This is the final post on the Decolonizing Berlin conference!
Ramon Grosfoguel’s talk was definitely one of the highlights of the conference. He began by clarifying that he is not anti-European, or anti-European thought. We shouldn’t reject European thinkers or discourses, but rather recognize that these are ONE type of discourse, and that there are many, equally legitimate, others. Thus we should move away from UNI-versal knowledge, towards PLURI-versal knowledges.
The main point of his talk was to de-center class in analyses of oppression, and to center race. This does not mean that race should be the central aspect of any analysis, but rather that class shouldn’t be. There should be a recognition of the many different hierarchies of power, and that they are all entangled with one another. He lists a few examples:
- The international division of power (with core/peripheral countries);
- The global inter-state system (with core states having power over peripheral ones);
- The Christian patriarchal system (there are many types of patriarchy, but the Christian one is the one that got globalized through colonialism);
- A linguistic hierarchy;
- An ascetic hierarchy.
The most important point is that each of these hierarchies is organized along racial lines; the west and the non-west.
By putting the economy or the “global capitalist system” as the centre of all the problems in today’s world, we are ignoring the MAIN racial hierarchy.
Ramon then went on to highlight Fanon’s argument that racism is a structure of power and domination along the line of the human being. Thus there is a line separating human beings:
Humanity recognized (zone of being)
Humanity not recognized (zone of non-being)
People in the zone of non-being are not recognized as full humans. While there are people who are oppressed within the zone of being (women, queers, etc), it is important to realize that they have racial privilege that the people in the zone of non-being do not have.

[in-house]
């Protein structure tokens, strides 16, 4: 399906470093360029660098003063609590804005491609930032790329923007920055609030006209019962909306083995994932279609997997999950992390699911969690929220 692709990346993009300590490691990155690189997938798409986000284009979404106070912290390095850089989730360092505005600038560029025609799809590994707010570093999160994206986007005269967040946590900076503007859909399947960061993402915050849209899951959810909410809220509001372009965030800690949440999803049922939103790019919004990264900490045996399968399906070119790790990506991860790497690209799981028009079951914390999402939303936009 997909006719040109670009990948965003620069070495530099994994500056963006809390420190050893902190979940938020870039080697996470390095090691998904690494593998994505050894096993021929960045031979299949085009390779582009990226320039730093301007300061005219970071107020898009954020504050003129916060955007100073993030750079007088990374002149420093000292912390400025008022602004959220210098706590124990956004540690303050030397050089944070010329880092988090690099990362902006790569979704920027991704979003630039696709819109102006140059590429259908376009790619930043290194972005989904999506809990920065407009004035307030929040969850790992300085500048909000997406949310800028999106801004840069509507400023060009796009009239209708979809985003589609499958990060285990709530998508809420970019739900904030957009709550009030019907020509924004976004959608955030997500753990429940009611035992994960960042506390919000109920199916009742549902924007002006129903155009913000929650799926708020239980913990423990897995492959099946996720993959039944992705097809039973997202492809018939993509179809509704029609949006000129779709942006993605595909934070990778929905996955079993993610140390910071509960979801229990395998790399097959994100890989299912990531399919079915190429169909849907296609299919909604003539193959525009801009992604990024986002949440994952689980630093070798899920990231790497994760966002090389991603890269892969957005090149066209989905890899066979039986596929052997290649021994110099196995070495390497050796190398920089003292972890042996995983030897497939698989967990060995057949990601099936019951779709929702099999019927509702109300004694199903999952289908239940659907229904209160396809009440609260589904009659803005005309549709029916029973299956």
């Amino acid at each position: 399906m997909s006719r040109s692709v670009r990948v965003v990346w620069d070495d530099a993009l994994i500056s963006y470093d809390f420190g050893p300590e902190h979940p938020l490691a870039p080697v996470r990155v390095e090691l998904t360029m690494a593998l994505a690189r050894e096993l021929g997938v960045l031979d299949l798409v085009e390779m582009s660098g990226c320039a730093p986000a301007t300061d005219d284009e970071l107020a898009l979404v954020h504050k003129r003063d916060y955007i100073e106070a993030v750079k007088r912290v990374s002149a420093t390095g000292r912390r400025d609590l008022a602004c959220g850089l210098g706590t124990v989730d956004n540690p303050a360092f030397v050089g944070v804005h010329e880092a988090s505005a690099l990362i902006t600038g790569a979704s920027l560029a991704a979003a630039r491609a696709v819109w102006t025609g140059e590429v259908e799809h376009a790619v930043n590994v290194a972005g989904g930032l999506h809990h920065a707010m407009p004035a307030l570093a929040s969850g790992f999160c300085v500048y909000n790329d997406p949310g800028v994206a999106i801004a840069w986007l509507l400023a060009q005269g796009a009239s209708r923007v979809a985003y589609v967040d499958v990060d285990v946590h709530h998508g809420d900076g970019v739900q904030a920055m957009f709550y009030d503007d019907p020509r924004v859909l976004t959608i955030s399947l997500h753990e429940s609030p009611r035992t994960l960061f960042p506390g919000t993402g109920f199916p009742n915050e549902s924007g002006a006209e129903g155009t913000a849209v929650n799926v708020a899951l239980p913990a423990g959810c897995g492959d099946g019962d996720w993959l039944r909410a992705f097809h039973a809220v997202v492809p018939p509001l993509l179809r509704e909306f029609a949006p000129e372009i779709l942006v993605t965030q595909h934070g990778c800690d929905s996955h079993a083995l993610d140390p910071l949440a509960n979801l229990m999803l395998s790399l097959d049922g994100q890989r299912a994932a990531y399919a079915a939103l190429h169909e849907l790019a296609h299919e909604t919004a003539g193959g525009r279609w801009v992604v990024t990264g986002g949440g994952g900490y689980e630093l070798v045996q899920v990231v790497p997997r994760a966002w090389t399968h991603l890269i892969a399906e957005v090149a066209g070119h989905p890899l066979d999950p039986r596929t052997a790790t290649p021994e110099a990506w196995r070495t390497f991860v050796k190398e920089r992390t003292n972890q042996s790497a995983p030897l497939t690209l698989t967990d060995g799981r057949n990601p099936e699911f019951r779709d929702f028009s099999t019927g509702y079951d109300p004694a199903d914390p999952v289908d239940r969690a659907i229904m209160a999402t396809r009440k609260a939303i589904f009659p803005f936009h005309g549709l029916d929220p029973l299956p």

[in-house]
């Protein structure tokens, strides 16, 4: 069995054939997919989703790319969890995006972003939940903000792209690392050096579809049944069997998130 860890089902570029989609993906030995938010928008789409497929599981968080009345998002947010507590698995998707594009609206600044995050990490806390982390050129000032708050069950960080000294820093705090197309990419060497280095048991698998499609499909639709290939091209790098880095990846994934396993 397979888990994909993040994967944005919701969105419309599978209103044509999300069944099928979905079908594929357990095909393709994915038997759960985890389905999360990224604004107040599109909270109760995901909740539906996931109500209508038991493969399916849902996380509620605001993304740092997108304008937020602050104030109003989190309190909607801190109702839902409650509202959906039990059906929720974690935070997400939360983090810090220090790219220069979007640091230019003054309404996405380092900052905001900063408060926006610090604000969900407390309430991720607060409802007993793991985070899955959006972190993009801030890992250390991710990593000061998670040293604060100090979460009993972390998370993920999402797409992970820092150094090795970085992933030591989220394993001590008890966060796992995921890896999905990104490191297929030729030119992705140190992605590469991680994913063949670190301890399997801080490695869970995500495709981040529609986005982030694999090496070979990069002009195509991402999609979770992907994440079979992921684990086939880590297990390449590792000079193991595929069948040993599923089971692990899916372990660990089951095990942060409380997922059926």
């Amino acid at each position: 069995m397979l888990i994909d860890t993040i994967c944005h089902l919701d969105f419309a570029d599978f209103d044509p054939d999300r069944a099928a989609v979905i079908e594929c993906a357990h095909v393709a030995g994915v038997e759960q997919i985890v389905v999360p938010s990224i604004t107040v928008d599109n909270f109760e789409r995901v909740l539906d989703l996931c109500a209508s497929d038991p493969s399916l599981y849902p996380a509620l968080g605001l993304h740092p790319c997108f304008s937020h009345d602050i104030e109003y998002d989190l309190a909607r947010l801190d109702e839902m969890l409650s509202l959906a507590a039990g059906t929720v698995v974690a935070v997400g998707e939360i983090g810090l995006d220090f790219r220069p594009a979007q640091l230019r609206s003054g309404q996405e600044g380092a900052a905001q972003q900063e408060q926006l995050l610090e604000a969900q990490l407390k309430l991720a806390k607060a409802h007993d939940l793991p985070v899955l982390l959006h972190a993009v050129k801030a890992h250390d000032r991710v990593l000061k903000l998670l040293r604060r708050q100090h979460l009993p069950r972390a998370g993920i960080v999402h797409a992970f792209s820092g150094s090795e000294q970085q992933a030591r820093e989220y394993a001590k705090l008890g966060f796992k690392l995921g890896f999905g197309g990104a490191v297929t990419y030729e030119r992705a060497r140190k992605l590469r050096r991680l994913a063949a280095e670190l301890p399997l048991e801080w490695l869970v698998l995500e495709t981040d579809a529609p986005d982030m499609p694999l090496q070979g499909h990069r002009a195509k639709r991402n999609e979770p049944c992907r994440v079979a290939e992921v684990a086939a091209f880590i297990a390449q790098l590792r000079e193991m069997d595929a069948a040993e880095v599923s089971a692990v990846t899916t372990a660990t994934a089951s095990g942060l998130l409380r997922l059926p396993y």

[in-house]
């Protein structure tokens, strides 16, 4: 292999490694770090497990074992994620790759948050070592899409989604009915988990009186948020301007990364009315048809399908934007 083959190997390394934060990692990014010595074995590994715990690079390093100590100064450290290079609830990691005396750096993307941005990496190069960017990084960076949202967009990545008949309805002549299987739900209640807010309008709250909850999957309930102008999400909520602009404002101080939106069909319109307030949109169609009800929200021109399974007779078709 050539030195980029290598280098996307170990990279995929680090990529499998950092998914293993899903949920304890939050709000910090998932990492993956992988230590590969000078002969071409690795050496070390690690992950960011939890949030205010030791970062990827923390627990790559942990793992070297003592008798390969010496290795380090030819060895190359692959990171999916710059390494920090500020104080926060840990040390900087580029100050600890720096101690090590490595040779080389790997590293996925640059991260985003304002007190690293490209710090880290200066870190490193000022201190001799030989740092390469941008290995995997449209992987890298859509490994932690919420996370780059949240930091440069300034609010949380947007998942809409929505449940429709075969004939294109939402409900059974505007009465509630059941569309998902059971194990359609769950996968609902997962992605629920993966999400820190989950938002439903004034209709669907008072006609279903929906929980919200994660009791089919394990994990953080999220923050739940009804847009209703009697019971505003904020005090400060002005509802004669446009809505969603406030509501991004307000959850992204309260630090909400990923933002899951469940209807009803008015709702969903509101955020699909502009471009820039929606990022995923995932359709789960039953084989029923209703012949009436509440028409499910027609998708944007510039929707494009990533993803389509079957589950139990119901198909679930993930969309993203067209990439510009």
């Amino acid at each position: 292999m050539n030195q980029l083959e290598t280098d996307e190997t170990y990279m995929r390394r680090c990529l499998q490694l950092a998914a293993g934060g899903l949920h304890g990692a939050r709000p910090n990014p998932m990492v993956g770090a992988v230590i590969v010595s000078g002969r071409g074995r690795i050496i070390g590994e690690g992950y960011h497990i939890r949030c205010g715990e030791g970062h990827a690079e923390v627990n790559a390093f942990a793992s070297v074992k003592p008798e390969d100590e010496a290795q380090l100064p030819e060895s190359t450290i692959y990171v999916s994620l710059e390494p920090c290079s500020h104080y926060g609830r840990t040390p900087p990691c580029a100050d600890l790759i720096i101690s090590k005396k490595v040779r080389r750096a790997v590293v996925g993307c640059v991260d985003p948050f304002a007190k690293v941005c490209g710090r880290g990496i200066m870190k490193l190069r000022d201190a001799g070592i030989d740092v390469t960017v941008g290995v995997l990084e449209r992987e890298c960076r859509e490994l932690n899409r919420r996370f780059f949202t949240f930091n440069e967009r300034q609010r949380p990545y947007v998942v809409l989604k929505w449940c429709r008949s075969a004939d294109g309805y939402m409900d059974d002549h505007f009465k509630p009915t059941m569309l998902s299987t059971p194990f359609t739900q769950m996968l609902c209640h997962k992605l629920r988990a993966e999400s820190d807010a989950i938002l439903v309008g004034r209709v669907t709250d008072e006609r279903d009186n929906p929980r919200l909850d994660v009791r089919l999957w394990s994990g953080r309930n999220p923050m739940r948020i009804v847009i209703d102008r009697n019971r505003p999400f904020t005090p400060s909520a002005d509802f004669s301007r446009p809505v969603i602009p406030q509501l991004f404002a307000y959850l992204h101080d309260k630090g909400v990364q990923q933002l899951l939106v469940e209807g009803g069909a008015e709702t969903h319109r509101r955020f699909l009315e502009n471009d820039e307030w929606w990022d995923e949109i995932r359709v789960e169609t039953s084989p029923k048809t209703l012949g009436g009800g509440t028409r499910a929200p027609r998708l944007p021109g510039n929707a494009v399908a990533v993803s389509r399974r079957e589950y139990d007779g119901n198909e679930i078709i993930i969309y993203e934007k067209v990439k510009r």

The way the system regulates conflicts in the different zones is important. In the zone of being, conflicts are regulated, and are peaceful with exceptional moments of violence. In the zone of non-being, the system manages conflicts through violence, appropriation and dispossession. Thus the norm is violence with exceptional moments of peace. People in this zone are oppressed along class, gender, sexuality, AND race.
Ramon went on to discuss the current crises in Greece and Spain, pointing out that the economies of Southern Europe are collapsing not because they are lazy or corrupt, but because there has been an accumulation of dispossession of Southern and Eastern Europe by Western Europe. For example, the Central Bank of Europe is controlled by elites, who are not calling for more cuts and more austerity, all the while appearing to be in the process of “bailing” out the “backwards” economies of Greece, Ireland, and Spain. The old division of North/South Europe is back with a force. Ramon said: “For 10 years people in the South of Europe thought they were European, but that was a dream.”
The people in Spain are fighting against the so-called European “democracy” where a few political elites decide how much money goes to the banks and how much goes to the people. Moreover, an important point is that what is happening today is not a GLOBAL financial crisis, but rather a Euro-American one. There are many economies in the world that are growing at the moment.
Ramon concluded by briefly discussing Islamophobia, and the importance of seeing Islamophobia as racist. “We think of racism in terms of colour but there are multiple ways of marking race. Colour has been the main one, but there are other forms.” He gave the excellent example of Polish workers in Germany, who are technically white but still racialised. The same goes for Muslims. I have heard countless times that Islamophobia is not racism. I have always felt uncomfortable about this statement, but couldn’t really formulate an argument as to why I believed it was racism. Ramon said it perfectly: race is not just about colour, but a whole set of characteristics.
This is the last post on the decolonizing Berlin conference, so I hope you enjoyed all of them!